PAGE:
In this third post in my recommendations series, here is a list of audio books I’ve enjoyed enough to revisit occasionally. Audio books are great for when you’re travelling and at other times when your eyes need a rest. Some people recommend increasing the playback speed to 1.2x – 1.5x normal, however unless the content is sparse I find this can detract from the story’s natural cadence. Conversely I like to pause the playback any time the content triggers active thoughts, so I can explore and link up the new ideas without time-pressure or losing track of the narrative… but I digress, here’s the list:
Steve Jobs by Walter Isaacson
This is a great book made even more excellent by its style and credible content. For myself as a developer who lived through the births of the PC and the Internet eras, this biography has given me my most credible insights in to the character of a man who helped shape our world today. Additionally because Steve Jobs is so influential in the ethos of Silicon Valley’s start-up culture, it is an excellent reference point for credible information, especially given that so much opinion and third-hand narrative is published in relation to Jobs.
At home by Bill Bryson
Also historical and personal this book by Bill Bryson is a compelling narrative about ordinary lives of people throughout recent history. In contrast to his previous books about travel and the universe, Bryson limits his discussion to more workaday topics, like meal preparation and employment. The audio book is especially pleasant as Bill Bryson narrates the book himself, has a most soothing vocal tone, and is remarkably eloquent and also very funny.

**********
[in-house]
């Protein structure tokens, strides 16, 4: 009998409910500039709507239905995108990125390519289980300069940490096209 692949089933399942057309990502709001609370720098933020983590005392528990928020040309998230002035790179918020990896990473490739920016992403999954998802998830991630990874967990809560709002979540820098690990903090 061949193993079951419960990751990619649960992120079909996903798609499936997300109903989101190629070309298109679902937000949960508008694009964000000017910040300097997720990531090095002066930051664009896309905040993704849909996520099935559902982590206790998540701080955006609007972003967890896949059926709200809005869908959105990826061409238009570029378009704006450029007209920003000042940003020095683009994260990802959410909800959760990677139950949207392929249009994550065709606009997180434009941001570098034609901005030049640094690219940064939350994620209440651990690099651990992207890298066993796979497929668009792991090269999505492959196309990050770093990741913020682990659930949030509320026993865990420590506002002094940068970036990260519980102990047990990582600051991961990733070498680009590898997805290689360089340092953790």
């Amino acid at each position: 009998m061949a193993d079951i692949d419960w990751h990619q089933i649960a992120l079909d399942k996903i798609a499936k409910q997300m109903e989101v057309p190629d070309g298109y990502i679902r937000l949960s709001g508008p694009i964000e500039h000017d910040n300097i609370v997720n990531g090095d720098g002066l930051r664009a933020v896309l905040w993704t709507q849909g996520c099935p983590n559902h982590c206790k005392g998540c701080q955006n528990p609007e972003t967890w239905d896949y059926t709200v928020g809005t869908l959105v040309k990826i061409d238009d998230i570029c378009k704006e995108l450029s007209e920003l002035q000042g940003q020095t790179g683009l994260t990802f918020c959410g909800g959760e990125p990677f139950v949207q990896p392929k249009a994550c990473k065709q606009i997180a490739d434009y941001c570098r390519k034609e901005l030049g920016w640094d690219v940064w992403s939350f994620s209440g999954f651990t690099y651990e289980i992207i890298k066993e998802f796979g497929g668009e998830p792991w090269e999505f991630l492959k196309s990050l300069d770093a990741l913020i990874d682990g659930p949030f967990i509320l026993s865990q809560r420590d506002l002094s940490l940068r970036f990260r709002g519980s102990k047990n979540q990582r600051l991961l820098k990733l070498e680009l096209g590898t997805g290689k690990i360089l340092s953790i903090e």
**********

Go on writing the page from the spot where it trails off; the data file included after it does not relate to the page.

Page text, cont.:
Zero to One by Peter Thiel
Covering the same information presented in a lecture series on startups at Stanford University, Peter Thiel describes his thinking in relation to venture capital investment. As a member of the paypal mafia, the group of successful entrepreneurs turned investors that founded PayPal Inc (NASDAQ:PYPL), Peter Thiel makes a solid case for focusing on a small number of big bets. The book is worthwhile not only for the intellectual rigor brought to the analysis of a startup, and also the insight in to the thinking of a Silicon Valley venture capitalist.
As an avid collector of information, there are many more books I could recommend, but that is for another post. I hope you enjoy listening to these books on audio, or you might prefer to read them also. Always keen to hear your thoughts, so send me a message or comment below.